Once you’ve made your prediction, run your model with five different initial speeds and record the total horizontal distance and the total time the ball is in the air. Create two graphs from this data, one for horizontal distance vs. initial launch velocity and another graph for total air time vs. initial launch velocity.

How do your predictions compare to the output from the computational model? If your predictions differed from the model results explain how your thoughts have changed as a result of viewing the model.

ball_launch_lab_activity(Exercise 2).ipynb

#Exercise 2

import matplotlib.pyplot as plt

%matplotlib inline

init_velocity = [ 2, 4, 6, 8, 10]

time_in_air = [0.65, 0.65, 0.65, 0.65, 0.65 ]

distance_traveled = [1.3, 2.6, 3.9, 5.2,6.5 ]

plt.plot(init_velocity, time_in_air)

plt.title('Air Time vs. Initial Speed')

plt.xlabel('Initial Speed')

plt.ylabel('Time in the air')

plt.show()

plt.plot(init_velocity, distance_traveled)

plt.title('Distance Traveled vs. Initial Speed')

plt.xlabel('Initial Speed')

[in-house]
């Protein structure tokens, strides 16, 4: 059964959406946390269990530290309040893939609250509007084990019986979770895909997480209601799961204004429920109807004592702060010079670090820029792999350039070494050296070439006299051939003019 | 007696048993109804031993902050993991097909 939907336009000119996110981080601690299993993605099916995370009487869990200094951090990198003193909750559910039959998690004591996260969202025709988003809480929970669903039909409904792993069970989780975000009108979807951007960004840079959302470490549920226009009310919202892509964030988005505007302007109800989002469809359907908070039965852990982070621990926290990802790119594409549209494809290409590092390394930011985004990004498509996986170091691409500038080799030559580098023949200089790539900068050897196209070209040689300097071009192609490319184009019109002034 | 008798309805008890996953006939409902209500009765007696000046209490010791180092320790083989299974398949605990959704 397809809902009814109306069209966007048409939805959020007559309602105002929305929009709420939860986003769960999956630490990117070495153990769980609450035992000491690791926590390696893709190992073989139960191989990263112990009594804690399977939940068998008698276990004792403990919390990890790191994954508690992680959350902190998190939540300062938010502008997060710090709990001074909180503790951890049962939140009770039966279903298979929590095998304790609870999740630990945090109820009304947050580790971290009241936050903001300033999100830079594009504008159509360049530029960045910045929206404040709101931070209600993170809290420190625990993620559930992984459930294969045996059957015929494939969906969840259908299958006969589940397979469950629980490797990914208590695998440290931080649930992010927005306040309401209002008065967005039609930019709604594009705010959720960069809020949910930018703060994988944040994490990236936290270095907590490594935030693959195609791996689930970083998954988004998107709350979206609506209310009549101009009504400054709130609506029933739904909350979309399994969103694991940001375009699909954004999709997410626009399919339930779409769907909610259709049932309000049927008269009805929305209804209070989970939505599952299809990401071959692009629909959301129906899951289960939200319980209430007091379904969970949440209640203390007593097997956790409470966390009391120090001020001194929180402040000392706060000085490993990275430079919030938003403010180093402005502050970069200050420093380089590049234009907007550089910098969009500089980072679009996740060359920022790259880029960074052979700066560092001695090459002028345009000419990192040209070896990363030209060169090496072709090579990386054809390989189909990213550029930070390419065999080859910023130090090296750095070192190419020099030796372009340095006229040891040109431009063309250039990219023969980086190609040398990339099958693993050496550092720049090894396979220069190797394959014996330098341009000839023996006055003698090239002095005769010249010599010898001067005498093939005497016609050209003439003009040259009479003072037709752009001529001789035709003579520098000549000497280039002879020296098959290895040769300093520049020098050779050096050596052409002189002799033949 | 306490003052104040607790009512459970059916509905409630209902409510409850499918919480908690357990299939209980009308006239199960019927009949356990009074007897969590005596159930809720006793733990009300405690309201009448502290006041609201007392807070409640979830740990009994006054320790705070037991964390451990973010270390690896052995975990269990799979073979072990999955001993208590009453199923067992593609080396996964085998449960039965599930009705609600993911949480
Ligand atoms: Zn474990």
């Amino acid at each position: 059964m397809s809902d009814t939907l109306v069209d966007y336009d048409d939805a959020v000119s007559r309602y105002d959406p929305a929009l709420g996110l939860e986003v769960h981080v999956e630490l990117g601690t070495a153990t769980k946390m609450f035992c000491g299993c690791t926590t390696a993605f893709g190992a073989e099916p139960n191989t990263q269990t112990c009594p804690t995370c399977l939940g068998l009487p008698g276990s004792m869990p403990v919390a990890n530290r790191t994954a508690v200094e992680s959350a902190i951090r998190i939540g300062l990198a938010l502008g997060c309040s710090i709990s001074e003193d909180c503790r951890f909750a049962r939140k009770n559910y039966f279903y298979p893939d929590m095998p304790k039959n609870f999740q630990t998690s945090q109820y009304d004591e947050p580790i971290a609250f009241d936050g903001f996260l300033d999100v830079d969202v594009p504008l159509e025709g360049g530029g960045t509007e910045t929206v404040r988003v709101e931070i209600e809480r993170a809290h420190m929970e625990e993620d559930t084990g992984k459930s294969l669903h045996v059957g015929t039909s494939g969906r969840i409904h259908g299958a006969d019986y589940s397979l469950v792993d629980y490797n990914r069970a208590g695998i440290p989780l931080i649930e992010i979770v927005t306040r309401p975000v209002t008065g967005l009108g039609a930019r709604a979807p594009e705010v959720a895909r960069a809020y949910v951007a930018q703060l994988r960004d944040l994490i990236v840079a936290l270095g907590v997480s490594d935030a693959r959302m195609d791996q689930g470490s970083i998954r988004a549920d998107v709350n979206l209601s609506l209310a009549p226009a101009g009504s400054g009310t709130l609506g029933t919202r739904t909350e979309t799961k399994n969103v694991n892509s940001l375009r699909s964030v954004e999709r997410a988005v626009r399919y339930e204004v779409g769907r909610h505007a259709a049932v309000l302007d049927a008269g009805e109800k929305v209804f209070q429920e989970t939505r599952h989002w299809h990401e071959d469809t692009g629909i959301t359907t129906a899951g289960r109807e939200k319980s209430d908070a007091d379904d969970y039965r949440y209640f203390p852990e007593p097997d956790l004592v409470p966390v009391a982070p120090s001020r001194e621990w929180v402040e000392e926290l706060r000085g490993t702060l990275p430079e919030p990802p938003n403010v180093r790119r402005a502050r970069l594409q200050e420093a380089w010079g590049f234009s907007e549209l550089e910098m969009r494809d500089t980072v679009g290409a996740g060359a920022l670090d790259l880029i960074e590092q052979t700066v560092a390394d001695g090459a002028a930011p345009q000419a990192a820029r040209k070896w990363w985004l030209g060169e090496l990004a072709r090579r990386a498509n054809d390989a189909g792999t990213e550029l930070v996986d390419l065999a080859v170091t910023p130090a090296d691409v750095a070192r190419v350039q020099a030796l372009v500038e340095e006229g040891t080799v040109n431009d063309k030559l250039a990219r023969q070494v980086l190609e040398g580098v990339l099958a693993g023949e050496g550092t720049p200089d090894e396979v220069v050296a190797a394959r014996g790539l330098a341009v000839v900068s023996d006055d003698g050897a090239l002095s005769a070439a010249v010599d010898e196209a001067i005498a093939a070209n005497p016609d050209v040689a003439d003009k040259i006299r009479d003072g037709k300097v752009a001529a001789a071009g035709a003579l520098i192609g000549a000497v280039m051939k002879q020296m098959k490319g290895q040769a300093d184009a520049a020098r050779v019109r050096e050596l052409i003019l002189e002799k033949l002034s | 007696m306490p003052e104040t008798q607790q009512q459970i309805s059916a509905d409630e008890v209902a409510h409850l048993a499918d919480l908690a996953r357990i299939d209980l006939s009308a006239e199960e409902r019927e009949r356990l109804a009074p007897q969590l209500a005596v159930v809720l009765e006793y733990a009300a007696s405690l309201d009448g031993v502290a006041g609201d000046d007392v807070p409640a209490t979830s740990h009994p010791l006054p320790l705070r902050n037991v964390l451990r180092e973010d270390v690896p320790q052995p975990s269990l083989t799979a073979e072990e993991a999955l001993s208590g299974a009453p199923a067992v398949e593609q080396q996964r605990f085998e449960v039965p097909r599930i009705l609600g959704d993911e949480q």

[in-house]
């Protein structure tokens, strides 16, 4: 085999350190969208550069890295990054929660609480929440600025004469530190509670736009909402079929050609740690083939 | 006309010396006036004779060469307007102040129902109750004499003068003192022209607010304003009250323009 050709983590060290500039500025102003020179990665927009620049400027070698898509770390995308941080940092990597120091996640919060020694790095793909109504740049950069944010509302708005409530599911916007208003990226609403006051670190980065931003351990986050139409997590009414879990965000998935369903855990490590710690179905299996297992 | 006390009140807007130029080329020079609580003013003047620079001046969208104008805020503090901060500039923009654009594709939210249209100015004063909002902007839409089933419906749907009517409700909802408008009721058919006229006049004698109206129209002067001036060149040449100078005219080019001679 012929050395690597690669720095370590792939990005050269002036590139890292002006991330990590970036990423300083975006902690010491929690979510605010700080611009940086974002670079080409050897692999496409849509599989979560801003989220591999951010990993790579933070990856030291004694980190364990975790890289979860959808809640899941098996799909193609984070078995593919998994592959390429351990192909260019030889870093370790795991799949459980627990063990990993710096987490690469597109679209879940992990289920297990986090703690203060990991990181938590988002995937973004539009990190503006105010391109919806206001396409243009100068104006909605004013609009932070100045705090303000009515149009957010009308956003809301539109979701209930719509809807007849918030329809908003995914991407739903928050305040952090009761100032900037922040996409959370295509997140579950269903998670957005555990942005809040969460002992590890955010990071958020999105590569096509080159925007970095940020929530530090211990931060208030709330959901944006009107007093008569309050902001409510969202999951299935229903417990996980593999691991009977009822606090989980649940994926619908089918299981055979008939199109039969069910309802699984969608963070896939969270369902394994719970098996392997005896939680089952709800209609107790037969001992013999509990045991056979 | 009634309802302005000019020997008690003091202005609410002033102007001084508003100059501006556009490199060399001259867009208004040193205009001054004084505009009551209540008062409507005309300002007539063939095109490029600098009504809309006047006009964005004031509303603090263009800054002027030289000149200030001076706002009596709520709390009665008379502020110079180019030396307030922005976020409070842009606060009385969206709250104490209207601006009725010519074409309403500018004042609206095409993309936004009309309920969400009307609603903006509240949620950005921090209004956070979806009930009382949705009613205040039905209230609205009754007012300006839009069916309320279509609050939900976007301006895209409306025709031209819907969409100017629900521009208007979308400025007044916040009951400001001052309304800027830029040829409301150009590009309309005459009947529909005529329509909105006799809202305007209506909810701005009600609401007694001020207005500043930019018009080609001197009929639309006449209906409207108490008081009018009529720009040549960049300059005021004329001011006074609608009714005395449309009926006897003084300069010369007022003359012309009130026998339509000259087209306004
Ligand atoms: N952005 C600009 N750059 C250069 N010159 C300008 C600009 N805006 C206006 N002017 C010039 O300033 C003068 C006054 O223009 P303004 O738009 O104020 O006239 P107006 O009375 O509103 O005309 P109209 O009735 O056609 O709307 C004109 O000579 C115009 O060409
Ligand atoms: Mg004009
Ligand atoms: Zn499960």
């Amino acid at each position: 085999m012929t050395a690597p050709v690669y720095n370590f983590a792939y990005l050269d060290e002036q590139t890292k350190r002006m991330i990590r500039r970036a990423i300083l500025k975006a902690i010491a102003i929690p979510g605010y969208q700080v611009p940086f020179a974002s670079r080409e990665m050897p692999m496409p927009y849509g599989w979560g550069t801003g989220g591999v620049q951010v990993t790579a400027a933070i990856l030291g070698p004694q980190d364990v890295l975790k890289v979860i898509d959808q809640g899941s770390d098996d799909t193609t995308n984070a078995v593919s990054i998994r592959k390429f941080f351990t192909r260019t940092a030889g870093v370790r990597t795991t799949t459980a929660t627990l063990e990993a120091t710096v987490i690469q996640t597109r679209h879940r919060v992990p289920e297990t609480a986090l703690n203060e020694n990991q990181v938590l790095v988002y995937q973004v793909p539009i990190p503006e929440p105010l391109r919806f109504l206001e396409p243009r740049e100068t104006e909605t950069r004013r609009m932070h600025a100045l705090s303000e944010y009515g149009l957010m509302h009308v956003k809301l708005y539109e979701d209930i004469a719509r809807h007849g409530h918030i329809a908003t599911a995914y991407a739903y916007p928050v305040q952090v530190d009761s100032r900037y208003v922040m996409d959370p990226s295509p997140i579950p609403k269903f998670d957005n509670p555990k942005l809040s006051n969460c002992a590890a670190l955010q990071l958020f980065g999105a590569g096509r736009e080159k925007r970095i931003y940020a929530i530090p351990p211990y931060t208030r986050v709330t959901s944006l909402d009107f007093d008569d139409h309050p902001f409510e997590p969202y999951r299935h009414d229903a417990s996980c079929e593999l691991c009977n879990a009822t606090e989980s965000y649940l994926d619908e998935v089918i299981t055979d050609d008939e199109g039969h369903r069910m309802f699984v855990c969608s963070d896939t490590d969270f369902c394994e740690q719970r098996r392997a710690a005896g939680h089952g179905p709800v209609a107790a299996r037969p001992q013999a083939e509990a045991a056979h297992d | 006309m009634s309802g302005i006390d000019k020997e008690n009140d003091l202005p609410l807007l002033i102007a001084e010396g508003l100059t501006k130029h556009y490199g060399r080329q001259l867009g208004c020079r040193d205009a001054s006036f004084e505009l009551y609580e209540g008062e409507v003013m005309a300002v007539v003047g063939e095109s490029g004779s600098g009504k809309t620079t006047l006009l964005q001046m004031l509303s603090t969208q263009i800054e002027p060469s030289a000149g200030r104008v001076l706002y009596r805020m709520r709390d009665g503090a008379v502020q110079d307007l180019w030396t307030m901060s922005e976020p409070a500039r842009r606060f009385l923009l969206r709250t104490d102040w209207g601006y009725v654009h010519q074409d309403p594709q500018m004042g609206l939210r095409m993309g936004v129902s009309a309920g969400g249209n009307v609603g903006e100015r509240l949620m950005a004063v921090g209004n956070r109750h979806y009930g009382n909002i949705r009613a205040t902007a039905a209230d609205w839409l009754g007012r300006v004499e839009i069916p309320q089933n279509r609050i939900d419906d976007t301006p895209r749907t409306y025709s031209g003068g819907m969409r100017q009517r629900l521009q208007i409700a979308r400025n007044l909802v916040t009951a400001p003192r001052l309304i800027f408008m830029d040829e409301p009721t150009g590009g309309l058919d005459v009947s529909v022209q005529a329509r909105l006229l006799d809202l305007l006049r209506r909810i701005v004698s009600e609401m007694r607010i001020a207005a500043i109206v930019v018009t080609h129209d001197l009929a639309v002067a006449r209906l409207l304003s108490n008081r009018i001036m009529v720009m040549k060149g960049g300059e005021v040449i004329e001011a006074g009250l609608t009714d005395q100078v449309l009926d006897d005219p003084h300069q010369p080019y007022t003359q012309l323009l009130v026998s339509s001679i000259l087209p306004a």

plt.ylabel('Total horizontal distance traveled')

plt.show()

Exercise 4

### EXERCISE 4

Predictions

Make your predictions before running the computer model. If you set the launcher to shoot the ball straight up in the air (set $\theta ={90}^{\circ }$), predict how the time the ball remains in the air varies as you increase the initial speed. Will the time in the air increase, remain the same, or decrease as you increase the initial speed?

Run the Model

Set the launch angle to ${90}^{\circ }$ in your computational model and launch the ball with at least five different initial speeds. Record the total time in the air. Plot time in the air vs. initial speed. Explain why we don’t need to plot the horizontal distance vs. time graph for this exercise.

How does your prediction compare to the results of the computational model? If your prediction differed from the model explain how your thoughts have changed as a result of viewing the model.

ball_launch_lab_activity(Exercise 4).ipynb

#Exercise 4